How to help teach an EAL child (5yo) letters and sounds (and numeracy too)???(16 Posts)
I work as a TA in a Y1 class.
Currently have a 5y EAL child who has difficulties with literacy and numeracy.
From what I know English is definitely a minority language at home. I don't think mum speaks English and dad's is very limited.
He knows one or two letter sounds, verbally only, such as s, a - but knows these through the Jolly Phonics songs and actions mainly.
He cannot recognise more than 1 or 2 letters when written down.
He cannot identify initial letter sounds - so doesn;t know that the initial sound in sun is ssss for example.
He cannot form his letters. He is primarily mark making. He finds copying letters (and numbers) very diffculty (been working on s/a/t since start of term, although will draw over the top of my letters.
His numeracy is around the same level. He can count objects to 4, but after that gets mixed up. Knows the words for numbers to 10 but unable to order them. Can write 1, and now 0 after a week's practise. No concet of addition/calculation as yet.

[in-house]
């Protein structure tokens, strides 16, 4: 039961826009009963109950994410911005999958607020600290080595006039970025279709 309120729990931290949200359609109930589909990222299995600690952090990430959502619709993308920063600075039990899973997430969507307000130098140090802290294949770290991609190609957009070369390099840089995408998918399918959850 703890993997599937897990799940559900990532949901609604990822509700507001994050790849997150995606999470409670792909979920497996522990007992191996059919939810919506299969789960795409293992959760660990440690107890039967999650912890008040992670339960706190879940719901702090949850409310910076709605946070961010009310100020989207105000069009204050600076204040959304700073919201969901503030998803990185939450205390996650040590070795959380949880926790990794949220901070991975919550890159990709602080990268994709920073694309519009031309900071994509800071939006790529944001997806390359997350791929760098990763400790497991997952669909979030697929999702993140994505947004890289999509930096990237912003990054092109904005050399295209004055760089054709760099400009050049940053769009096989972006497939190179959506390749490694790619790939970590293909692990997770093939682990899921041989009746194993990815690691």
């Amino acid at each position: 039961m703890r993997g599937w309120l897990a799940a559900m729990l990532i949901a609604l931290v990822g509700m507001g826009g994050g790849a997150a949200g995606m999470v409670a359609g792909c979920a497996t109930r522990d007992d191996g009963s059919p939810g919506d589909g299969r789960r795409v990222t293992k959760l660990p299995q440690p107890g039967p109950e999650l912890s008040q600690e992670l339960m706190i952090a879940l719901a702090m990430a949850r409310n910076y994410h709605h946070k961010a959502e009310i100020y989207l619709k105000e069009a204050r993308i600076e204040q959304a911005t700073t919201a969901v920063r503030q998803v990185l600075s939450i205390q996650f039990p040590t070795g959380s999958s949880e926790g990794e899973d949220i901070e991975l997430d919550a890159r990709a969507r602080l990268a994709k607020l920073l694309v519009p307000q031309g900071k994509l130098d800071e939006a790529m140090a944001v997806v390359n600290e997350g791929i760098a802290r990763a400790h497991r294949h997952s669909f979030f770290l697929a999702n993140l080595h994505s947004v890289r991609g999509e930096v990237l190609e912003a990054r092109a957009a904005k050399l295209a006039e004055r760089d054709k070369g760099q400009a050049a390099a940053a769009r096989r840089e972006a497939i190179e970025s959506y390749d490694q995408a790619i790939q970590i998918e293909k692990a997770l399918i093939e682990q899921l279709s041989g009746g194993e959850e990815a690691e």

Nw, I am a trained teacher, but at secondary llevel. I have taught my own daughter letters and sounds type stuff. But am I wondering if there is something more specific I could be doing to help him.
I have about 10-15 minutes three times a week with him, but try and do more. Sometimes he works alongside another child who is at a slightly higher (not much though) level - other child not EAL.
Can anyone recommend any resources or strategies, esp regards the literacy side of things?
Limited. He is very very quiet at school, especially in the whole class. He talks a bit more when on own or in smaller group, but am not convinced he speaks a huge amount of English really - he copies a lot of what others will say. He responds to questions but like a toddler might.
Well language acquisition in any language tends to follow the same path - words/labels, phrases, longer phrases, then actually using grammar then more fully fluent. It sounds like he is in the 1st/2nd bit.